U.S. ECONOMY GROWS AT 3.5% RATE IN THIRD QUARTER: The United States gross domestic product grew in the third quarter at an annual rate of 3.5%. Consumers led the way as personal consumption expenditures increased by 4.0% (strongest since 2014).
SCARY OCTOBER: October is shaping up to be one of the worst months in the equity markets in eight years. The primary causes for the pullback seem to be fears that 1) U.S. corporate earnings might be peaking, and 2) Chinese and European economies might be slowing down. Tech firms, which have been trading at high valuations, have been hit the hardest. In February the S&P 500 dropped double digits, and if it goes down another 0.8% next week, it will have gone down another 10% since its most recent highs. The so-called FANG stocks (Facebook, Amazon, Netflix and Google’s parent company Alphabet), have lost $350 billion in value this month. About half of S&P 500 companies have reported their third quarter earnings, and 60% have exceeded expectations, but that is obviously not enough right now.
U.S. OR INTERNATIONAL STOCKS?: International stocks, as seen above, are significantly negative for the year while U.S. stocks are slightly positive. Are U.S. stocks overvalued compared to international stocks? One way of valuing the stock of a company is to take its price and divide it by the book value of the company to come up with the Price to Book Ratio. The Price to Book Ratios of U.S. companies in the S&P 500 are almost 2.2 times the Price to Book Ratio of the international companies in the MSCI All Country Index X US (see above, and see footnote below). This 2.2x multiple is an all time high.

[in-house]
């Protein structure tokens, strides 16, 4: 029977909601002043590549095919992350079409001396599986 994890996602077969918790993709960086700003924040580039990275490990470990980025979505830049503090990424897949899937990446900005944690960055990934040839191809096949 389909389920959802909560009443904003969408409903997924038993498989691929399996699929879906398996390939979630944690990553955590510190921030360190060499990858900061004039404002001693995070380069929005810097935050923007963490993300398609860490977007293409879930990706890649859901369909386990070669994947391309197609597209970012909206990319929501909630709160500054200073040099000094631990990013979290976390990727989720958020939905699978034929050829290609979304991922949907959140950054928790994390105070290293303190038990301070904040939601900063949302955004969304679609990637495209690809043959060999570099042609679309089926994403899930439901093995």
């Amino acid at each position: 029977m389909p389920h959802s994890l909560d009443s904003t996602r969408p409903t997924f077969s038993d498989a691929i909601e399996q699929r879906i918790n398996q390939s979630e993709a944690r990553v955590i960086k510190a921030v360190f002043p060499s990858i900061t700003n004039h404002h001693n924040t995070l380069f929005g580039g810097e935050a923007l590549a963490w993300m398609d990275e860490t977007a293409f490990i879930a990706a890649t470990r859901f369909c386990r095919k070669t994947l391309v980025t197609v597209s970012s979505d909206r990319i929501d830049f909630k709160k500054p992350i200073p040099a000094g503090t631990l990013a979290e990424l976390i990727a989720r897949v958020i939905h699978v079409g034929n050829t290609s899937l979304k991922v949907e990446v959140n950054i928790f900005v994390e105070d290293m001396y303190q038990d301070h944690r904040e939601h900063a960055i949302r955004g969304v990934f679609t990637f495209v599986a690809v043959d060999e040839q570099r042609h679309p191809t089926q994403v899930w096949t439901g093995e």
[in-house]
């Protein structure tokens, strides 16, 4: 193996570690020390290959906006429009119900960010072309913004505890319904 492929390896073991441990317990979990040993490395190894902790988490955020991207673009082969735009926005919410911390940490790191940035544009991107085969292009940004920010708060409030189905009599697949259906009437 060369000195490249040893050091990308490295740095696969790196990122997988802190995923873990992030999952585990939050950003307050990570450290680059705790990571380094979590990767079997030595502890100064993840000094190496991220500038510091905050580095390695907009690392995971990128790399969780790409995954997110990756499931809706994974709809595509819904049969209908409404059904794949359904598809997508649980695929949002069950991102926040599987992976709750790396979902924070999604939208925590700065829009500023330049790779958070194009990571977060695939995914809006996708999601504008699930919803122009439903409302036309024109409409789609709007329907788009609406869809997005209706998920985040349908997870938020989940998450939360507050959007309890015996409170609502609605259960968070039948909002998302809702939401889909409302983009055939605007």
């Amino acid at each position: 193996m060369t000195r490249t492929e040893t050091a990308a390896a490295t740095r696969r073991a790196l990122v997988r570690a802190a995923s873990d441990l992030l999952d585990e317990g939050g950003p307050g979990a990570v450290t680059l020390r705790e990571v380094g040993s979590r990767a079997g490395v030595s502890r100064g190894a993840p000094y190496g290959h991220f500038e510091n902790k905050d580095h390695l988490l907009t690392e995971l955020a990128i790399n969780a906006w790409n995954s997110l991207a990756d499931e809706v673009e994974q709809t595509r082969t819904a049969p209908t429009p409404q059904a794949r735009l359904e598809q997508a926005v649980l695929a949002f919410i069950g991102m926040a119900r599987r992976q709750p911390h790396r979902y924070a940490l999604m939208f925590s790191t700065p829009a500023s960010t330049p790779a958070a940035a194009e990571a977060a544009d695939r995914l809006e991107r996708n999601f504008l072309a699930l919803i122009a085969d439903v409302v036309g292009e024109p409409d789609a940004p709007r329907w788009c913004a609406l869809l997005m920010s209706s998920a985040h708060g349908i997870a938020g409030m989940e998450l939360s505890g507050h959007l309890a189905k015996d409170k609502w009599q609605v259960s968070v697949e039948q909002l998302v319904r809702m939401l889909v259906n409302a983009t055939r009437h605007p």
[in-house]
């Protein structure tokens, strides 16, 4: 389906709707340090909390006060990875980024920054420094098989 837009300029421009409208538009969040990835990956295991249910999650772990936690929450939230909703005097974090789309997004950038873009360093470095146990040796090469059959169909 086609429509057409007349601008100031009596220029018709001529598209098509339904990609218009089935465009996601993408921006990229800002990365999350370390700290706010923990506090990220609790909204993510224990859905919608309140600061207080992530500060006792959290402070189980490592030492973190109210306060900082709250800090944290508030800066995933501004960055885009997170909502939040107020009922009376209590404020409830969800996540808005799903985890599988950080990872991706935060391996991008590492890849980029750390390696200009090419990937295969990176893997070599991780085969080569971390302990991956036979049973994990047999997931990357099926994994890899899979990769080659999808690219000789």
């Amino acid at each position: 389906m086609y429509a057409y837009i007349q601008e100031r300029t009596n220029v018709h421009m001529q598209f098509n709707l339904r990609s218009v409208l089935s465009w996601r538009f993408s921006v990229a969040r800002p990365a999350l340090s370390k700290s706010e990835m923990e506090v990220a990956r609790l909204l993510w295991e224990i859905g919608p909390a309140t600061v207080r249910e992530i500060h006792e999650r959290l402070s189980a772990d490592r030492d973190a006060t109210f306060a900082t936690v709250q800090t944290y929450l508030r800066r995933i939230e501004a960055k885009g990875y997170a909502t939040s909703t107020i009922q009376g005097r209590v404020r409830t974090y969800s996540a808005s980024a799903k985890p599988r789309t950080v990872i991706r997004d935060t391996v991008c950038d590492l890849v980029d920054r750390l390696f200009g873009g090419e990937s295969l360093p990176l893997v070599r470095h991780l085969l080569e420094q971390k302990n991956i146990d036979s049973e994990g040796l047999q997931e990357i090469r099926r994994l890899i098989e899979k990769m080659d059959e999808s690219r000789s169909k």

LEADING ECONOMIC INDICATORS STILL STRONG: The Conference Board tracks ten economic indices of indicators that historically predict where the economy is headed, and to signal when economic cycles are turning. The Leading Economic Indicator Index increased again in September as it has been doing since early 2009. Before the 2001 and 2007 recessions, this index turned south for about a year before the recession began.
WE CONTINUE TO PAY DOWN DEBT: From the 1950s until the early 2000s, the percentage of household debt to household total assets gradually and inexorably increased from about 6% to 14%. Then it jumped to 20% just before the Great Recession began in 2007. It has done nothing but decrease since then. It is now back down to about 13%, and continuing to move down.
U.S. HOTELS DOING WELL: 2018 is the fourth strong year in a row for U.S. hotel occupancy. The occupancy rate for 2018 year-to-date is just ahead of 2017 which was a record year.